If you drive an old car enough, you’ll run into some regular maintenance issues that can be quite a pain. Such is the case with our ’64 Chevelle daily driver. This is a relatively low-mileage car, just recently turning over the 100,000-mile mark. Even with low mileage and a very easy life, compared to most cars from the muscle car era, this cruiser needed some attention. We’ve logged approximately 40,000 miles in this car, and it’s always been faithful with its 283 and Powerglide. The original 10-bolt rearend is still in place as well.
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Despite the car’s dependability, we noticed an issue on a recent road trip that fast-tracked this long-forgotten maintenance item to the top of our to-do list. The axle seal on the passenger side was slinging gear oil all over the inside of the tire, wheel, and drum brake assembly. Unfortunately, it looked like it had been leaking for quite some time, but it was an “out of sight, out of mind” situation. We didn’t run the rearend dry on gear oil, but once these seals start leaking, it’ll only get worse.
We went to Summit Racing to see what kind of parts were available. Lucky for us, Summit had the seals in stock for less than $5 per piece. Replacing the axle seals is a relatively extensive job, considering that the parts to fix it come in at less than $10. However, there are a few other expenses involved. Since we had the rearend pulled apart we wanted to replace the bearings. We used high-quality Timken seals and bearings and a Fel-Pro rearend cover gasket, and then grabbed 2 quarts of 80W-90 gear oil.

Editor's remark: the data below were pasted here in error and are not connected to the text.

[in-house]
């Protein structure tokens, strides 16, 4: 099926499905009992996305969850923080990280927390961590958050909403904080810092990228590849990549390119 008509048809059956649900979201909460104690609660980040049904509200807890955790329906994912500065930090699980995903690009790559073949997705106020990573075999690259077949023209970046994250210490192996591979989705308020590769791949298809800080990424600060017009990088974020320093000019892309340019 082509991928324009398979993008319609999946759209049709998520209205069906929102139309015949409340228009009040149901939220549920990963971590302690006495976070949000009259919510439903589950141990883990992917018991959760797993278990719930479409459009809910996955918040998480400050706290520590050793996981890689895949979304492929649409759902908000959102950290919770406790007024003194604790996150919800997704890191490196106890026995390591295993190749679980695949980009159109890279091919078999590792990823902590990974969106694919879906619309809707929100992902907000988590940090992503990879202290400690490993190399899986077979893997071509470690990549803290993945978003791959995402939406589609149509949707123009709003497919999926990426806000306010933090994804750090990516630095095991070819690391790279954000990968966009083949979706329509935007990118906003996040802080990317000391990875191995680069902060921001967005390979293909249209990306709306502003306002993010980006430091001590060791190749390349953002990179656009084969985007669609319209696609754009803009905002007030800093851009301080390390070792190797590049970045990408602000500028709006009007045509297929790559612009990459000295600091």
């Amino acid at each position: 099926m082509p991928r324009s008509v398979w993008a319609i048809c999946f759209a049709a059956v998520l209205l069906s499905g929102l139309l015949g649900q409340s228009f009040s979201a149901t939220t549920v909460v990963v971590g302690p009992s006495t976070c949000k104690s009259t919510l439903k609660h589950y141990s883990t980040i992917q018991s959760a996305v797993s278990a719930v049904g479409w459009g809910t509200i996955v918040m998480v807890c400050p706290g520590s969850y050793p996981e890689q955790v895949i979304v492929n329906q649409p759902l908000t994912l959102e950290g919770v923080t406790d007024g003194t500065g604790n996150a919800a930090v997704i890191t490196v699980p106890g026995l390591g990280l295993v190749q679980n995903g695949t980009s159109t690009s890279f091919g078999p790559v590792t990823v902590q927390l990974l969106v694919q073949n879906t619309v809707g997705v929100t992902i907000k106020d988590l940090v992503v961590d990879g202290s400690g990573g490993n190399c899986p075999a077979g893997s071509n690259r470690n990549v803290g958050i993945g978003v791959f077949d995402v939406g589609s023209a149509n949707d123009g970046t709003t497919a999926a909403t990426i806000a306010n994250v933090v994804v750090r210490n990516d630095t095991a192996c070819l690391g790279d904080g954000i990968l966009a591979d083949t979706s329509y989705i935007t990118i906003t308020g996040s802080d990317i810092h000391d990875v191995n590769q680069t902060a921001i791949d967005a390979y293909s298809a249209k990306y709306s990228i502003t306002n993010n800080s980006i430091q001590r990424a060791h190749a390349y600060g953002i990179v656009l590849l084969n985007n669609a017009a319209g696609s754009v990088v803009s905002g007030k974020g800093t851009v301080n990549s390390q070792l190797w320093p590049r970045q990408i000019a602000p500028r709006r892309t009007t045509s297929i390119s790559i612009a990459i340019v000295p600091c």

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All together, we spent less than $100, and that included a bearing and seal installer tool from Summit Racing. You’ll need to dedicate a few hours to this process, and hiccups could always complicate things. Fortunately, our ’64 Chevelle was a breeze and we were back on the road without any drama, and without slinging gear oil everywhere.